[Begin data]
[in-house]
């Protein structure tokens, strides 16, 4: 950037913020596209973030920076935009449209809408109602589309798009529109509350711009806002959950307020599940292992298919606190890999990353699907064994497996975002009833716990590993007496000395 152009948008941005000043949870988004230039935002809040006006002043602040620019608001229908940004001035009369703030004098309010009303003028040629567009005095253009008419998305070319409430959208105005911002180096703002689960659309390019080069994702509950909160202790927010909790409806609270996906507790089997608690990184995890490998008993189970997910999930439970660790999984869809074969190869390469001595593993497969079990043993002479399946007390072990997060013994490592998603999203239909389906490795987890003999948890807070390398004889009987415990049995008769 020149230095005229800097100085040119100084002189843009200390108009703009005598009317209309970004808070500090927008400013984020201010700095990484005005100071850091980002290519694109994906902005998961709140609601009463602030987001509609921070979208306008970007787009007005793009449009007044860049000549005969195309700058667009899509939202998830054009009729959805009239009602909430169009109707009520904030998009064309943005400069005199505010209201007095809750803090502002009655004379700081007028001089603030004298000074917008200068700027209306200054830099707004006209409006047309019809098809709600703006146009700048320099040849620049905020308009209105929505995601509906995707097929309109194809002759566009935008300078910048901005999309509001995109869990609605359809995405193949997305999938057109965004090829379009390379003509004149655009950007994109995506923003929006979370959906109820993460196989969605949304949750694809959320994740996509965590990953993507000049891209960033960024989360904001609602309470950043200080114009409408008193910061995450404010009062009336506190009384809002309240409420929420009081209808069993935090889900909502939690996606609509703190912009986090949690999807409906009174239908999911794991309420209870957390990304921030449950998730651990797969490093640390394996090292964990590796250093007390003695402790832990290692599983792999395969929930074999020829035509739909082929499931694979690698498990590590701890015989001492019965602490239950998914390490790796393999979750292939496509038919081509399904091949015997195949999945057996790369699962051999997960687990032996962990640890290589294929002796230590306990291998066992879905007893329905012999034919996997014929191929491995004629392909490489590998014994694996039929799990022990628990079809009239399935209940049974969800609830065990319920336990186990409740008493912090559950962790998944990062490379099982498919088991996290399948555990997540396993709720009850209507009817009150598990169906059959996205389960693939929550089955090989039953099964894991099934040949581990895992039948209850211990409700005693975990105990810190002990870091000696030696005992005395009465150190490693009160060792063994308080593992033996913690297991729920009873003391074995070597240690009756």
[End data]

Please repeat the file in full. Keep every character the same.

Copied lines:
[in-house]
């Protein structure tokens, strides 16, 4: 950037913020596209973030920076935009449209809408109602589309798009529109509350711009806002959950307020599940292992298919606190890999990353699907064994497996975002009833716990590993007496000395 152009948008941005000043949870988004230039935002809040006006002043602040620019608001229908940004001035009369703030004098309010009303003028040629567009005095253009008419998305070319409430959208105005911002180096703002689960659309390019080069994702509950909160202790927010909790409806609270996906507790089997608690990184995890490998008993189970997910999930439970660790999984869809074969190869390469001595593993497969079990043993002479399946007390072990997060013994490592998603999203239909389906490795987890003999948890807070390398004889009987415990049995008769 020149230095005229800097100085040119100084002189843009200390108009703009005598009317209309970004808070500090927008400013984020201010700095990484005005100071850091980002290519694109994906902005998961709140609601009463602030987001509609921070979208306008970007787009007005793009449009007044860049000549005969195309700058667009899509939202998830054009009729959805009239009602909430169009109707009520904030998009064309943005400069005199505010209201007095809750803090502002009655004379700081007028001089603030004298000074917008200068700027209306200054830099707004006209409006047309019809098809709600703006146009700048320099040849620049905020308009209105929505995601509906995707097929309109194809002759566009935008300078910048901005999309509001995109869990609605359809995405193949997305999938057109965004090829379009390379003509004149655009950007994109995506923003929006979370959906109820993460196989969605949304949750694809959320994740996509965590990953993507000049891209960033960024989360904001609602309470950043200080114009409408008193910061995450404010009062009336506190009384809002309240409420929420009081209808069993935090889900909502939690996606609509703190912009986090949690999807409906009174239908999911794991309420209870957390990304921030449950998730651990797969490093640390394996090292964990590796250093007390003695402790832990290692599983792999395969929930074999020829035509739909082929499931694979690698498990590590701890015989001492019965602490239950998914390490790796393999979750292939496509038919081509399904091949015997195949999945057996790369699962051999997960687990032996962990640890290589294929002796230590306990291998066992879905007893329905012999034919996997014929191929491995004629392909490489590998014994694996039929799990022990628990079809009239399935209940049974969800609830065990319920336990186990409740008493912090559950962790998944990062490379099982498919088991996290399948555990997540396993709720009850209507009817009150598990169906059959996205389960693939929550089955090989039953099964894991099934040949581990895992039948209850211990409700005693975990105990810190002990870091000696030696005992005395009465150190490693009160060792063994308080593992033996913690297991729920009873003391074995070597240690009756």